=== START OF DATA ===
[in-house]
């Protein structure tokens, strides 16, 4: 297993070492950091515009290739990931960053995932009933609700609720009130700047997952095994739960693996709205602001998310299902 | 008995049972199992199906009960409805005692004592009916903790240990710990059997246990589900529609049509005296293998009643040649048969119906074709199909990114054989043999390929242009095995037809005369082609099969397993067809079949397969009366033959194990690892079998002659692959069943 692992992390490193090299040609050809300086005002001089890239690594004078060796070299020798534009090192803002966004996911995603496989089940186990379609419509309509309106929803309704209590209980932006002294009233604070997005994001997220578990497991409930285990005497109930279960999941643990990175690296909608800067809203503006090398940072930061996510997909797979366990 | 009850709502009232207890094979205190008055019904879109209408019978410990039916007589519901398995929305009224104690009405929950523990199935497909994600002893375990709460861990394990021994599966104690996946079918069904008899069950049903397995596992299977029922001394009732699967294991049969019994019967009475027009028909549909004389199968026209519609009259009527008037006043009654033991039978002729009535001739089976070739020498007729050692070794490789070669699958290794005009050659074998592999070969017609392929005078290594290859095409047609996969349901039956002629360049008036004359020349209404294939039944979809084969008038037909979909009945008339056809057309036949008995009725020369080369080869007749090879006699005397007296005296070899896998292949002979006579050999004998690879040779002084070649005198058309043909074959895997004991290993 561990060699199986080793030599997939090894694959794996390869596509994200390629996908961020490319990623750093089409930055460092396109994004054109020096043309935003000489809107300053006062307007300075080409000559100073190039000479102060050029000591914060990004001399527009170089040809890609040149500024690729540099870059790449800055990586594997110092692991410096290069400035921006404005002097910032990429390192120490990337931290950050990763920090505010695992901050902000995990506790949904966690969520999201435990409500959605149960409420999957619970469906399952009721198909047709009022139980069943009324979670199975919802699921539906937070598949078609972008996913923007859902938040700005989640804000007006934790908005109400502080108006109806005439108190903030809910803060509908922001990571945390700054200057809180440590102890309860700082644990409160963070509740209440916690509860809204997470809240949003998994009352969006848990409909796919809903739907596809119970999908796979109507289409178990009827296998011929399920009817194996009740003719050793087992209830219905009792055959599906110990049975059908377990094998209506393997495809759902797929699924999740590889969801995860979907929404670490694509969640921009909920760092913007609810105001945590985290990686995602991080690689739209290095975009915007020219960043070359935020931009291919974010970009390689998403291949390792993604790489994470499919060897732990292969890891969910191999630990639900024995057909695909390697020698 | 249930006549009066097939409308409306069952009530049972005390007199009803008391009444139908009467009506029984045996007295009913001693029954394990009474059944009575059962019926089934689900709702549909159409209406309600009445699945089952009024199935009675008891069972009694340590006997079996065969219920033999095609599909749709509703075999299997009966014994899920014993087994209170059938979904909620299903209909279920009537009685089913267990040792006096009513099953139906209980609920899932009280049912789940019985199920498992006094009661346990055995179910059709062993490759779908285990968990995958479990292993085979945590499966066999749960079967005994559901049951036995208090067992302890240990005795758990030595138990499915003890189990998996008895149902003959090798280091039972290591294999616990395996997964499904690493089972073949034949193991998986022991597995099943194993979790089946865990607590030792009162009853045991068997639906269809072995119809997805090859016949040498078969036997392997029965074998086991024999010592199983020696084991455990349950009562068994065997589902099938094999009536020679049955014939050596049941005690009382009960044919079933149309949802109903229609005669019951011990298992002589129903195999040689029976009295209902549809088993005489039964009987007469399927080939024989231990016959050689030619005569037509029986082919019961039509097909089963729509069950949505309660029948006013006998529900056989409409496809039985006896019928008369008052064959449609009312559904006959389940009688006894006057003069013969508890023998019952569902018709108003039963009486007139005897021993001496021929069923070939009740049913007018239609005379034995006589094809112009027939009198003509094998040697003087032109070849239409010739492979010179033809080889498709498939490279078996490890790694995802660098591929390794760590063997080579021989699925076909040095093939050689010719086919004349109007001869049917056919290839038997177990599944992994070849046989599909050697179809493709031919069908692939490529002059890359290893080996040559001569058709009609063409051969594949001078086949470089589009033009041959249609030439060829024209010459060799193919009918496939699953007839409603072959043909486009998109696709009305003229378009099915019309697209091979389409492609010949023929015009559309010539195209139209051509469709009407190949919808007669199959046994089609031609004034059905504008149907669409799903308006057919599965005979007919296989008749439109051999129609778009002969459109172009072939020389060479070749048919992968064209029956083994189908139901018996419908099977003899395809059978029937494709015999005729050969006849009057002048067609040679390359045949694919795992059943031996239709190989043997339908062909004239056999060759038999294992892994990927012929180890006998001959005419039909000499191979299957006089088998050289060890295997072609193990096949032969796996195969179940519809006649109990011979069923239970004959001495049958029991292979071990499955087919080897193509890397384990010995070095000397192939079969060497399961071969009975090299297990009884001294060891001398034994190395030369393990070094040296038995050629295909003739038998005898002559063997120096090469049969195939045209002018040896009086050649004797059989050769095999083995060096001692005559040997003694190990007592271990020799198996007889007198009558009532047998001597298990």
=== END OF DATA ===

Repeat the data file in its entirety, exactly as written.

[in-house]
């Protein structure tokens, strides 16, 4: 297993070492950091515009290739990931960053995932009933609700609720009130700047997952095994739960693996709205602001998310299902 | 008995049972199992199906009960409805005692004592009916903790240990710990059997246990589900529609049509005296293998009643040649048969119906074709199909990114054989043999390929242009095995037809005369082609099969397993067809079949397969009366033959194990690892079998002659692959069943 692992992390490193090299040609050809300086005002001089890239690594004078060796070299020798534009090192803002966004996911995603496989089940186990379609419509309509309106929803309704209590209980932006002294009233604070997005994001997220578990497991409930285990005497109930279960999941643990990175690296909608800067809203503006090398940072930061996510997909797979366990 | 009850709502009232207890094979205190008055019904879109209408019978410990039916007589519901398995929305009224104690009405929950523990199935497909994600002893375990709460861990394990021994599966104690996946079918069904008899069950049903397995596992299977029922001394009732699967294991049969019994019967009475027009028909549909004389199968026209519609009259009527008037006043009654033991039978002729009535001739089976070739020498007729050692070794490789070669699958290794005009050659074998592999070969017609392929005078290594290859095409047609996969349901039956002629360049008036004359020349209404294939039944979809084969008038037909979909009945008339056809057309036949008995009725020369080369080869007749090879006699005397007296005296070899896998292949002979006579050999004998690879040779002084070649005198058309043909074959895997004991290993 561990060699199986080793030599997939090894694959794996390869596509994200390629996908961020490319990623750093089409930055460092396109994004054109020096043309935003000489809107300053006062307007300075080409000559100073190039000479102060050029000591914060990004001399527009170089040809890609040149500024690729540099870059790449800055990586594997110092692991410096290069400035921006404005002097910032990429390192120490990337931290950050990763920090505010695992901050902000995990506790949904966690969520999201435990409500959605149960409420999957619970469906399952009721198909047709009022139980069943009324979670199975919802699921539906937070598949078609972008996913923007859902938040700005989640804000007006934790908005109400502080108006109806005439108190903030809910803060509908922001990571945390700054200057809180440590102890309860700082644990409160963070509740209440916690509860809204997470809240949003998994009352969006848990409909796919809903739907596809119970999908796979109507289409178990009827296998011929399920009817194996009740003719050793087992209830219905009792055959599906110990049975059908377990094998209506393997495809759902797929699924999740590889969801995860979907929404670490694509969640921009909920760092913007609810105001945590985290990686995602991080690689739209290095975009915007020219960043070359935020931009291919974010970009390689998403291949390792993604790489994470499919060897732990292969890891969910191999630990639900024995057909695909390697020698 | 249930006549009066097939409308409306069952009530049972005390007199009803008391009444139908009467009506029984045996007295009913001693029954394990009474059944009575059962019926089934689900709702549909159409209406309600009445699945089952009024199935009675008891069972009694340590006997079996065969219920033999095609599909749709509703075999299997009966014994899920014993087994209170059938979904909620299903209909279920009537009685089913267990040792006096009513099953139906209980609920899932009280049912789940019985199920498992006094009661346990055995179910059709062993490759779908285990968990995958479990292993085979945590499966066999749960079967005994559901049951036995208090067992302890240990005795758990030595138990499915003890189990998996008895149902003959090798280091039972290591294999616990395996997964499904690493089972073949034949193991998986022991597995099943194993979790089946865990607590030792009162009853045991068997639906269809072995119809997805090859016949040498078969036997392997029965074998086991024999010592199983020696084991455990349950009562068994065997589902099938094999009536020679049955014939050596049941005690009382009960044919079933149309949802109903229609005669019951011990298992002589129903195999040689029976009295209902549809088993005489039964009987007469399927080939024989231990016959050689030619005569037509029986082919019961039509097909089963729509069950949505309660029948006013006998529900056989409409496809039985006896019928008369008052064959449609009312559904006959389940009688006894006057003069013969508890023998019952569902018709108003039963009486007139005897021993001496021929069923070939009740049913007018239609005379034995006589094809112009027939009198003509094998040697003087032109070849239409010739492979010179033809080889498709498939490279078996490890790694995802660098591929390794760590063997080579021989699925076909040095093939050689010719086919004349109007001869049917056919290839038997177990599944992994070849046989599909050697179809493709031919069908692939490529002059890359290893080996040559001569058709009609063409051969594949001078086949470089589009033009041959249609030439060829024209010459060799193919009918496939699953007839409603072959043909486009998109696709009305003229378009099915019309697209091979389409492609010949023929015009559309010539195209139209051509469709009407190949919808007669199959046994089609031609004034059905504008149907669409799903308006057919599965005979007919296989008749439109051999129609778009002969459109172009072939020389060479070749048919992968064209029956083994189908139901018996419908099977003899395809059978029937494709015999005729050969006849009057002048067609040679390359045949694919795992059943031996239709190989043997339908062909004239056999060759038999294992892994990927012929180890006998001959005419039909000499191979299957006089088998050289060890295997072609193990096949032969796996195969179940519809006649109990011979069923239970004959001495049958029991292979071990499955087919080897193509890397384990010995070095000397192939079969060497399961071969009975090299297990009884001294060891001398034994190395030369393990070094040296038995050629295909003739038998005898002559063997120096090469049969195939045209002018040896009086050649004797059989050769095999083995060096001692005559040997003694190990007592271990020799198996007889007198009558009532047998001597298990």